A 67-Year-Old Man With Chest Pain and Wheezing

Carla R. Sterling, MD; Niccole Bart, MD


July 15, 2015

Physical Examination and Workup

On initial assessment, the patient is an elderly, frail-appearing man with no acute respiratory distress. His vitals include a heart rate of 106 beats/min, blood pressure of 137/87 mm Hg, respiratory rate of 23 breaths/min, and oxygen saturation of 94% on a 2-L nasal cannula.

His ECG is unchanged from the ECG obtained by the EMS. Physical examination reveals S1 and S2 with crescendo/decrescendo systolic murmur, bilateral basilar crackles in his posterior lungs higher on the left side than the right, and wheezing heard in the left lung fields, with a slightly prolonged expiratory phase. He has bilateral and symmetrical pitting edema of the lower extremities to the mid-shin.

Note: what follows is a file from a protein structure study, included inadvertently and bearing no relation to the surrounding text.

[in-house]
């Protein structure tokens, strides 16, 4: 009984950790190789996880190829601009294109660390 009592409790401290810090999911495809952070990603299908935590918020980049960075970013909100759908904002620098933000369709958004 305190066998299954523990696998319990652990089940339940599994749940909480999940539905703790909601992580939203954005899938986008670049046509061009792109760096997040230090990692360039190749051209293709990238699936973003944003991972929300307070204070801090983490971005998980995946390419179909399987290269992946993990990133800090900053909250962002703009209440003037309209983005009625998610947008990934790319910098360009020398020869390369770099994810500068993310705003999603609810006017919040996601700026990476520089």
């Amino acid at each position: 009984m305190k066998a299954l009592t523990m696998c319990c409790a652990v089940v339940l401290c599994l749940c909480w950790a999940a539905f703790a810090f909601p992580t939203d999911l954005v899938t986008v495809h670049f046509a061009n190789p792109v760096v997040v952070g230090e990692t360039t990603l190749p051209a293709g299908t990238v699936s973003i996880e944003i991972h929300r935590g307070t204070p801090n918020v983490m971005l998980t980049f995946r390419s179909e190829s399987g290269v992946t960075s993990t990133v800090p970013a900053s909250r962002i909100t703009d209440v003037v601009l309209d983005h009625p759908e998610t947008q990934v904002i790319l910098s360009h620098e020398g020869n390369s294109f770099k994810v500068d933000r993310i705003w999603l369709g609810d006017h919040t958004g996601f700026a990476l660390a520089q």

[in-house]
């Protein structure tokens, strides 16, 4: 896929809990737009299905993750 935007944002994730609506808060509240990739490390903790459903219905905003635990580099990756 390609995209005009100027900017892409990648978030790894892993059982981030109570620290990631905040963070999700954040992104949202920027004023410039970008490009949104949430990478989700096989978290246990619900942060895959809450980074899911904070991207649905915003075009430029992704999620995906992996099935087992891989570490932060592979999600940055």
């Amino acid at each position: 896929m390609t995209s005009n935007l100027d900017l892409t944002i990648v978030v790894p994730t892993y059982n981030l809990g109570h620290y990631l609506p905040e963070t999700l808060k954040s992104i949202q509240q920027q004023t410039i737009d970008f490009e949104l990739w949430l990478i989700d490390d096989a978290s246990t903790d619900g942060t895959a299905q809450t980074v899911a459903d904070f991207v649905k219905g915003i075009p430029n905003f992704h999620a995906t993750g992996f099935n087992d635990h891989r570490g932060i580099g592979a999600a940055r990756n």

The patient's laboratory findings are unremarkable, including complete blood cell count, comprehensive medical panel, B-type natriuretic peptide, and cardiac enzymes. A shock panel shows an increased CO2 level and lactate level of 2.6 mg/dL. Another round of albuterol and ipratropium (DuoNeb®) is administered to treat a potential exacerbation of chronic obstructive pulmonary disease (COPD); however, no improvement in symptoms is noted.

At this point, the patient has received three doses of ipratropium and dexamethasone without improvement. His tachycardia resolves when he is resting comfortably, but any activity increases his heart rate. CT of the pulmonary vessels is considered, as is bedside echocardiography, bilevel positive airway pressure, and intubation.

Chest radiography reveals nonspecific atelectasis changes in the left lung (Figures 1 and 2).


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